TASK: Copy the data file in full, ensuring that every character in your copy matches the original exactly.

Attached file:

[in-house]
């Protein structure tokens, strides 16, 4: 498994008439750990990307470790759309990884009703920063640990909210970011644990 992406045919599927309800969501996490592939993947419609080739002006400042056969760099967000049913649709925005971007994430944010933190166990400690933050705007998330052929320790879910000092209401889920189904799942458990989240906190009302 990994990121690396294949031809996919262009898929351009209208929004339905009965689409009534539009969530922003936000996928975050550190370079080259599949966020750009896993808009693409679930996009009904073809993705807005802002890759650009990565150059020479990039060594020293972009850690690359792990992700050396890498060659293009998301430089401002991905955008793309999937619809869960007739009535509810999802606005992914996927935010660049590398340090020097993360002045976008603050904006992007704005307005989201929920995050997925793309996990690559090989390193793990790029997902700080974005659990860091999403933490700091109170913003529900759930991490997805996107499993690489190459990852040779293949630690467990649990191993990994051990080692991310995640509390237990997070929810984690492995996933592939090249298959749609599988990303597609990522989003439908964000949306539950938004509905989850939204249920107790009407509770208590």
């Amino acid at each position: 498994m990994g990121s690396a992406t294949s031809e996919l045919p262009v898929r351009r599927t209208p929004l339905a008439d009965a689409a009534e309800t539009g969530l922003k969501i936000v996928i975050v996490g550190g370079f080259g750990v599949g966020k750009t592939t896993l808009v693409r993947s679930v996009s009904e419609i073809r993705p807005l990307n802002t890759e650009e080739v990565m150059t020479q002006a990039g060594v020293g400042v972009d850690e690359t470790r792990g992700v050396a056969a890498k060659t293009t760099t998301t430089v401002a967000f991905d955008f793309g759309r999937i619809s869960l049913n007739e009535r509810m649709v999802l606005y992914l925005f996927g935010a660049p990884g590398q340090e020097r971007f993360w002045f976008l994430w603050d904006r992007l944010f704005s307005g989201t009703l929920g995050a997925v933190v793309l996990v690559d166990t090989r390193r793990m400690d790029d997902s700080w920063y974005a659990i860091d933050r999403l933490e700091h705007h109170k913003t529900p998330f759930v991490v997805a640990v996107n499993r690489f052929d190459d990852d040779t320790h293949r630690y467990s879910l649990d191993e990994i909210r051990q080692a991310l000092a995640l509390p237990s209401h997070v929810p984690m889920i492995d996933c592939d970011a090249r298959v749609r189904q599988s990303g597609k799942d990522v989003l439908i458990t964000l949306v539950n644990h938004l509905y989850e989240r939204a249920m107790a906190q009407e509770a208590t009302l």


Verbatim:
[in-house]
């Protein structure tokens, strides 16, 4: 498994008439750990990307470790759309990884009703920063640990909210970011644990 992406045919599927309800969501996490592939993947419609080739002006400042056969760099967000049913649709925005971007994430944010933190166990400690933050705007998330052929320790879910000092209401889920189904799942458990989240906190009302 990994990121690396294949031809996919262009898929351009209208929004339905009965689409009534539009969530922003936000996928975050550190370079080259599949966020750009896993808009693409679930996009009904073809993705807005802002890759650009990565150059020479990039060594020293972009850690690359792990992700050396890498060659293009998301430089401002991905955008793309999937619809869960007739009535509810999802606005992914996927935010660049590398340090020097993360002045976008603050904006992007704005307005989201929920995050997925793309996990690559090989390193793990790029997902700080974005659990860091999403933490700091109170913003529900759930991490997805996107499993690489190459990852040779293949630690467990649990191993990994051990080692991310995640509390237990997070929810984690492995996933592939090249298959749609599988990303597609990522989003439908964000949306539950938004509905989850939204249920107790009407509770208590």
């Amino acid at each position: 498994m990994g990121s690396a992406t294949s031809e996919l045919p262009v898929r351009r599927t209208p929004l339905a008439d009965a689409a009534e309800t539009g969530l922003k969501i936000v996928i975050v996490g550190g370079f080259g750990v599949g966020k750009t592939t896993l808009v693409r993947s679930v996009s009904e419609i073809r993705p807005l990307n802002t890759e650009e080739v990565m150059t020479q002006a990039g060594v020293g400042v972009d850690e690359t470790r792990g992700v050396a056969a890498k060659t293009t760099t998301t430089v401002a967000f991905d955008f793309g759309r999937i619809s869960l049913n007739e009535r509810m649709v999802l606005y992914l925005f996927g935010a660049p990884g590398q340090e020097r971007f993360w002045f976008l994430w603050d904006r992007l944010f704005s307005g989201t009703l929920g995050a997925v933190v793309l996990v690559d166990t090989r390193r793990m400690d790029d997902s700080w920063y974005a659990i860091d933050r999403l933490e700091h705007h109170k913003t529900p998330f759930v991490v997805a640990v996107n499993r690489f052929d190459d990852d040779t320790h293949r630690y467990s879910l649990d191993e990994i909210r051990q080692a991310l000092a995640l509390p237990s209401h997070v929810p984690m889920i492995d996933c592939d970011a090249r298959v749609r189904q599988s990303g597609k799942d990522v989003l439908i458990t964000l949306v539950n644990h938004l509905y989850e989240r939204a249920m107790a906190q009407e509770a208590t009302l």